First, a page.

Speaker: Mr Mateusz Zukocinski (Warsaw University of Technology)
      • 11:36
        112 Trigger System for BaF2 Detector Array Readout Electronics at CSNS-WNS 2m
        Speaker: Jiang Di (G)
      • 11:38
        194 Development of the electronics and data acquisition system for the triple-GEM detectors for the upgrade of the CMS forward muon spectrometer 2m
        Speaker: Gilles De Lentdecker (Universite Libre de Bruxelles (BE))
      • 11:44
        264 The Data Acquisition Architecture for the "Dark matter Experiment using Argon Pulse-shaped discrimination - DEAP-3600 - 2m
        Speaker: Mr Pierre-Andre Amaudruz (TRIUMF (CA))
      • 11:46
        083 The Trigger- Time-Event-System for Wendelstein 7-X: Overview and first Operational Experiences 2m
        Speaker: Jörg Schacht (Max-Planck-Institut für Plasmaphysik)
      • 11:48
        211 A new preprocessing and control board for the phase 2 electronics of AGATA experiment. 2m
        Speaker: Javier Collado Ruiz (Departamento de Ingeniería Electrónica - Universitat de València - Escola Tècnica Superior d'Enginyeria. Avinguda de la Universitat s/n 46100 Burjassot (Valencia))
      • 11:50
        140 The study of strip Readout Prototype for ATLAS Phase-I muon Trigger upgrade 2m
        Speaker: Feng Li (Univ. of Science & Tech. of China (CN))
      • 11:52
        259 EMBEDDED IMPLEMENTATION OF A REAL-TIME SWITCHING CONTROLLER ON A ROBOTIC ARM 2m
        Speaker: Giuseppe Ferrò (Università di Tor Vergata)
      • 11:54
        006 Data Chain Reconstructing Technology for the front-end electronics of the BESIII muon identification system 2m
        Speaker: Mr xiaoguang Zhang (University Of Science And Technology Of China)
    • 12:30 13:00
      Break: Lunch Centro Congressi (Padova)

      Centro Congressi

      Padova

    • 13:00 20:00
      Excursion Padova, Venice by bus

      Padova, Venice by bus

    • 07:45 08:30
      Bus Transfer to Conference Venue

      Bus Transfer to Conference Venue

    • 08:30 10:20
      DAQ 3 / Fusion Centro Congressi (Padova)

      Centro Congressi

      Padova

      Conveners: Adriano Francesco Luchetta (Consorzio RFX), Gabriele Manduchi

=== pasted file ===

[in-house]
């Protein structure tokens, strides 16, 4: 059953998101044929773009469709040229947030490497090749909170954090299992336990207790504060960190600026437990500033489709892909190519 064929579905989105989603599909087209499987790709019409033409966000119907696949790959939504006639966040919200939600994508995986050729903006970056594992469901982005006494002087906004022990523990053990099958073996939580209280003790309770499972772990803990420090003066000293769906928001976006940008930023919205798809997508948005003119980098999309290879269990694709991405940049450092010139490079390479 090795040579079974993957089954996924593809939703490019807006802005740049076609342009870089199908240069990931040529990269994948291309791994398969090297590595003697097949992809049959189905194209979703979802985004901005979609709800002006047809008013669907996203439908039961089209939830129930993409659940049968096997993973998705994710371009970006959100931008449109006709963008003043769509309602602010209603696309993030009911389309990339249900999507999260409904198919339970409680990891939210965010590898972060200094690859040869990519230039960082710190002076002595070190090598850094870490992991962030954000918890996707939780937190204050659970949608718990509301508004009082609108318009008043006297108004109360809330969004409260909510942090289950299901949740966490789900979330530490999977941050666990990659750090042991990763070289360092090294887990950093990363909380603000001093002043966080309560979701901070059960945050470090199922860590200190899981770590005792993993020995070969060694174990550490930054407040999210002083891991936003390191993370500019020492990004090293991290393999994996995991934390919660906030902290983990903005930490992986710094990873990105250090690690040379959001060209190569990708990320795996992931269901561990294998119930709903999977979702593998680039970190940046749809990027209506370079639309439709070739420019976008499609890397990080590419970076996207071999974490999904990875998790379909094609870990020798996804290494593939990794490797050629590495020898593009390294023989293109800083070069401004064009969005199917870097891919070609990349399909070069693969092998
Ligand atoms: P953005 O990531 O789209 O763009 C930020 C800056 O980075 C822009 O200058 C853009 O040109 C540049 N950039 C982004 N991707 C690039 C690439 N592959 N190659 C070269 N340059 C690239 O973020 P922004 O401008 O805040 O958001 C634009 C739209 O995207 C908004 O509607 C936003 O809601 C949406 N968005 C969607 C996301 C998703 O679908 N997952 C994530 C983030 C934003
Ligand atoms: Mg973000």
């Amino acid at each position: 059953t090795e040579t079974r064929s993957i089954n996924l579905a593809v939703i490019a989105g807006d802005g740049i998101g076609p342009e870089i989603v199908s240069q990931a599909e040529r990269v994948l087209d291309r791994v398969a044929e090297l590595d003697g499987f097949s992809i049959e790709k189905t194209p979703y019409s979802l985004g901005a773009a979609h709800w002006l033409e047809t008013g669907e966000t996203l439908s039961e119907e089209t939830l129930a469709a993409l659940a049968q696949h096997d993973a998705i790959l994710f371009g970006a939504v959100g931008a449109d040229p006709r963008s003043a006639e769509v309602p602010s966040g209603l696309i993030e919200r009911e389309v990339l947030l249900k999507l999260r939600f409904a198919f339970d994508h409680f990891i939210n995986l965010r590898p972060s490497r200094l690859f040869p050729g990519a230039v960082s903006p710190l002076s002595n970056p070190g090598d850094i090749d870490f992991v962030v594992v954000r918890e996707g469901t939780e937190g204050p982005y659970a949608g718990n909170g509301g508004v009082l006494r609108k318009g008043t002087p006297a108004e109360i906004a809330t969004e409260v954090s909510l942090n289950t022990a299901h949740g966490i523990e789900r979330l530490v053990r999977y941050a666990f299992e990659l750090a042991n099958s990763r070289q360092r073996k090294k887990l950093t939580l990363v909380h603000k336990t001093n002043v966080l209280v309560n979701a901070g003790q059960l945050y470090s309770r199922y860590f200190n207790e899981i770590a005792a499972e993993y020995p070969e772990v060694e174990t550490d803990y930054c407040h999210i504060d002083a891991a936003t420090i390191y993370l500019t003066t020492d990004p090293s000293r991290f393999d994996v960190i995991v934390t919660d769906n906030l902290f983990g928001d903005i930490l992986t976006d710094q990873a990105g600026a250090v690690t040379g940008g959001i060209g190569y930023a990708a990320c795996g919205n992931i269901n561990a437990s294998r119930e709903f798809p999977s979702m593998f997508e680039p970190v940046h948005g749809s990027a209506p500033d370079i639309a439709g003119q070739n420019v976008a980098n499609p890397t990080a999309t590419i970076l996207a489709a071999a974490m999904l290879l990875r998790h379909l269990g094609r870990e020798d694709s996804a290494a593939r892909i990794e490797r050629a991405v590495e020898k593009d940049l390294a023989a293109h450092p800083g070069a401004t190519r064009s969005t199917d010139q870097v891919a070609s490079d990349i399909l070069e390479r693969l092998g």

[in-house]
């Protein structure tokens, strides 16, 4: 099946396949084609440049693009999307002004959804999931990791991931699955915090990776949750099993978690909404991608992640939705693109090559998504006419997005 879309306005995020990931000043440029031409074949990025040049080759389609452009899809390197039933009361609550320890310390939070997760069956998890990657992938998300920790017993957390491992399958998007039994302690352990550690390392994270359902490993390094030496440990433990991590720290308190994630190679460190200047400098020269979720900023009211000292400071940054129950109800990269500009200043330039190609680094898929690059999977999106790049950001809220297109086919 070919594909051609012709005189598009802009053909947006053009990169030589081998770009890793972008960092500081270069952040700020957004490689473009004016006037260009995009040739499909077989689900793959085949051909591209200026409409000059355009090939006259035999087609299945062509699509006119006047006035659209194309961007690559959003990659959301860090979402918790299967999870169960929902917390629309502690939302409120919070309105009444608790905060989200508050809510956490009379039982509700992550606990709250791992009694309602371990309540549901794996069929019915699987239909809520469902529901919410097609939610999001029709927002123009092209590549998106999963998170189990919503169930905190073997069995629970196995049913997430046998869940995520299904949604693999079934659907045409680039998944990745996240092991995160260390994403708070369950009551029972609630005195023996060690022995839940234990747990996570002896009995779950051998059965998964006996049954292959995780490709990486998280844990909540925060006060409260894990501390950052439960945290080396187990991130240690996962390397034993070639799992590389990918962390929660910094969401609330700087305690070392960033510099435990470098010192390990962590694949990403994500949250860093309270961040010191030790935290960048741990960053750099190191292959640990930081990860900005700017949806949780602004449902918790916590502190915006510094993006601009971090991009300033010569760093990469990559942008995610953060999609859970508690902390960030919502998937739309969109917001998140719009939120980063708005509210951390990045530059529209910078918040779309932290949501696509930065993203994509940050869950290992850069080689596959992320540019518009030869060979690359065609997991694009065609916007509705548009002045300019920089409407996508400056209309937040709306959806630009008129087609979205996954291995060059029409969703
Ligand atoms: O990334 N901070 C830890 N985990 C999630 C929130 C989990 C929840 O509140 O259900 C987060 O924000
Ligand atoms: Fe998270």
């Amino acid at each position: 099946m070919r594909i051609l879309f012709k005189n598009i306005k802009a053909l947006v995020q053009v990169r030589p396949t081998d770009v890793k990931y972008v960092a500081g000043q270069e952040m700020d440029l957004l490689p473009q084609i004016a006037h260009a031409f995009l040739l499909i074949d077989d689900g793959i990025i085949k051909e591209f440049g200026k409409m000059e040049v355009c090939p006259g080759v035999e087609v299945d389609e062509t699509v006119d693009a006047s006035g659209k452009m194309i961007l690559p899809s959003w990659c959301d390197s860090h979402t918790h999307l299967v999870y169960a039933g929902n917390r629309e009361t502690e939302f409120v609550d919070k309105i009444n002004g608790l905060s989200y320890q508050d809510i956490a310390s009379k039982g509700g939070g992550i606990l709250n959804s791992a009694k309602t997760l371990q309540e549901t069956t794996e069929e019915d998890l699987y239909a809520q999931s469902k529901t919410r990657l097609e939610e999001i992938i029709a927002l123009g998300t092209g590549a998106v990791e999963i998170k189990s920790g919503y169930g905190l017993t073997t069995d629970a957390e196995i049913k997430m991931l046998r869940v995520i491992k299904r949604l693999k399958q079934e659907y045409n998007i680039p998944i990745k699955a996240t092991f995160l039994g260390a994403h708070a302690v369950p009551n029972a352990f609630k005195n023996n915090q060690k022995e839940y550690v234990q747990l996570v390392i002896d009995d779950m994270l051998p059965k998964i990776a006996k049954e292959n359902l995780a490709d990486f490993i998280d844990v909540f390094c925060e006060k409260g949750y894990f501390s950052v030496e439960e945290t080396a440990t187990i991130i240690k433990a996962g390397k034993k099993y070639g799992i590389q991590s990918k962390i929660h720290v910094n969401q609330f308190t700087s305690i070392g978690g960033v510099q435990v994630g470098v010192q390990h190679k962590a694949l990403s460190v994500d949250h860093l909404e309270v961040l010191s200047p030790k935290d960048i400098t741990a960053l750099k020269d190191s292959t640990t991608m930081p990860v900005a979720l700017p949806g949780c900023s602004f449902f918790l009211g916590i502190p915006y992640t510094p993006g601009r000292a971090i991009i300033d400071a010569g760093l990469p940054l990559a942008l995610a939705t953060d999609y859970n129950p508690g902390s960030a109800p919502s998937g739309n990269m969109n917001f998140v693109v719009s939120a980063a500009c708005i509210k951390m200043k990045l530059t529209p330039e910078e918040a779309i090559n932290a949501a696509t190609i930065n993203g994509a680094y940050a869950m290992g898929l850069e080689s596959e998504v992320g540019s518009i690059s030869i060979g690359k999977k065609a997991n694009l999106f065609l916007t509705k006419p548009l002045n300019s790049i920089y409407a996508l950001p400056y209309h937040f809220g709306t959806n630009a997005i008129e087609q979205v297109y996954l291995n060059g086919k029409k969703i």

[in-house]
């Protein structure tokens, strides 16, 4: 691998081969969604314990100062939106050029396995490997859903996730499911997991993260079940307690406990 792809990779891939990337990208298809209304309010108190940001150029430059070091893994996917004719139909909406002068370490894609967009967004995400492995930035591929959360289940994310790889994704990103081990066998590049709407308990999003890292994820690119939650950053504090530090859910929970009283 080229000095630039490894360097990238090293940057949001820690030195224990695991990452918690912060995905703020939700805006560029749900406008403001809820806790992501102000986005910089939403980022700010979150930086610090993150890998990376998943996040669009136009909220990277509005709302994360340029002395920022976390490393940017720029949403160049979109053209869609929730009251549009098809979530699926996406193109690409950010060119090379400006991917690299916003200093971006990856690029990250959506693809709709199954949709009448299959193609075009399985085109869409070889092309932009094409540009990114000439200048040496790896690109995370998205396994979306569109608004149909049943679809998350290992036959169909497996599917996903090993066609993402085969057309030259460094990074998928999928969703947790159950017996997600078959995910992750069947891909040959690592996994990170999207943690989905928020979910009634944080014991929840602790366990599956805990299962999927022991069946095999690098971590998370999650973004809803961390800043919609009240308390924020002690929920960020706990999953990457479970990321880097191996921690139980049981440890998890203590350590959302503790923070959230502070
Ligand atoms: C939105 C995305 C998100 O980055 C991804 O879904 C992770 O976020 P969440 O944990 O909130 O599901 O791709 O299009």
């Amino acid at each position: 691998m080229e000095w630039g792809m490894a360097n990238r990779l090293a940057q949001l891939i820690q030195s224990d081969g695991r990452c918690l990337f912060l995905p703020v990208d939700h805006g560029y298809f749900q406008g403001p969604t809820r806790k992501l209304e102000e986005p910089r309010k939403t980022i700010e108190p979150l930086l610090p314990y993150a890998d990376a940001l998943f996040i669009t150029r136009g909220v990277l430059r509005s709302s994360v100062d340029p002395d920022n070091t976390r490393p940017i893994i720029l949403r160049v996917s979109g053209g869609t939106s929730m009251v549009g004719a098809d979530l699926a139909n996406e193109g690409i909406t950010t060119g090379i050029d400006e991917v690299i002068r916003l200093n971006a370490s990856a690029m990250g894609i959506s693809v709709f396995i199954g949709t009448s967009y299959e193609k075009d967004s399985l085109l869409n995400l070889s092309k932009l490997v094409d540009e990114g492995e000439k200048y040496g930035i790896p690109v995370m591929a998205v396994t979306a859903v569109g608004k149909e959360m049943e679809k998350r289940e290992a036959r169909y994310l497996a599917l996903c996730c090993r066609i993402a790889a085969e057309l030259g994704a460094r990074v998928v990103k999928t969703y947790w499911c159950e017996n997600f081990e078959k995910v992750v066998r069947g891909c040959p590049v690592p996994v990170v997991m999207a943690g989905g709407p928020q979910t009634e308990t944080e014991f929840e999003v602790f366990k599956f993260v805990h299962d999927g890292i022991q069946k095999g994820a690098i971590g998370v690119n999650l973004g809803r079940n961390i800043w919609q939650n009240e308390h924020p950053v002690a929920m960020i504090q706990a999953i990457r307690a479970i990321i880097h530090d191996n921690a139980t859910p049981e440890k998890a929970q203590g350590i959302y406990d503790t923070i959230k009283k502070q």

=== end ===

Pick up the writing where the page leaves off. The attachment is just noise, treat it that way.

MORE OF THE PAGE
• 08:30
        Distributed Real-time control software at ITER 30m
        This paper will provide an overview of the various real-time software processes which are distributed across ITER. This begins with the software processing done at a diagnostic level to process the initially acquired data and produce a meaningful signal for plasma control, which is typically a physics measurement (e.g. the plasma current). These signals are used -among many others- in central plasma control where they will be processed and control algorithms will be applied. The final aspect is the processing in the actuator systems to actually produce the desired control behavior. ITER CODAC has a varying degree of responsibility in all of these areas. Generally speaking, the responsibility for I&C functions is within the procurement packages and ITER CODAC supports the activities by setting standards, providing tools and advice. In case of diagnostics, CODAC and the ITER diagnostic division collaborate closely to provide a common solution for real-time processing (both CPU and FPGA/GPU-based). This solution will be used by the diagnostic plant systems in order to implement real-time functions in their scope as well as by CODAC to implement the central control tasks (e.g. the Plasma Control System). Work is ongoing to provide the appropriate software infrastructure to achieve the requirements. This paper will present an overview of the collected functional and performance requirements for the global real-time infrastructure and illustrate based on a few selected use cases the measures taken to implement these tasks. The focus will be on the diagnostic/central control interface as this more complex than initially foreseen, due to the highly non-diagonal coupling between physics measurement and contribution by the various diagnostics. An update of the ongoing design work for the CPU-based real-time infrastructure will also be presented.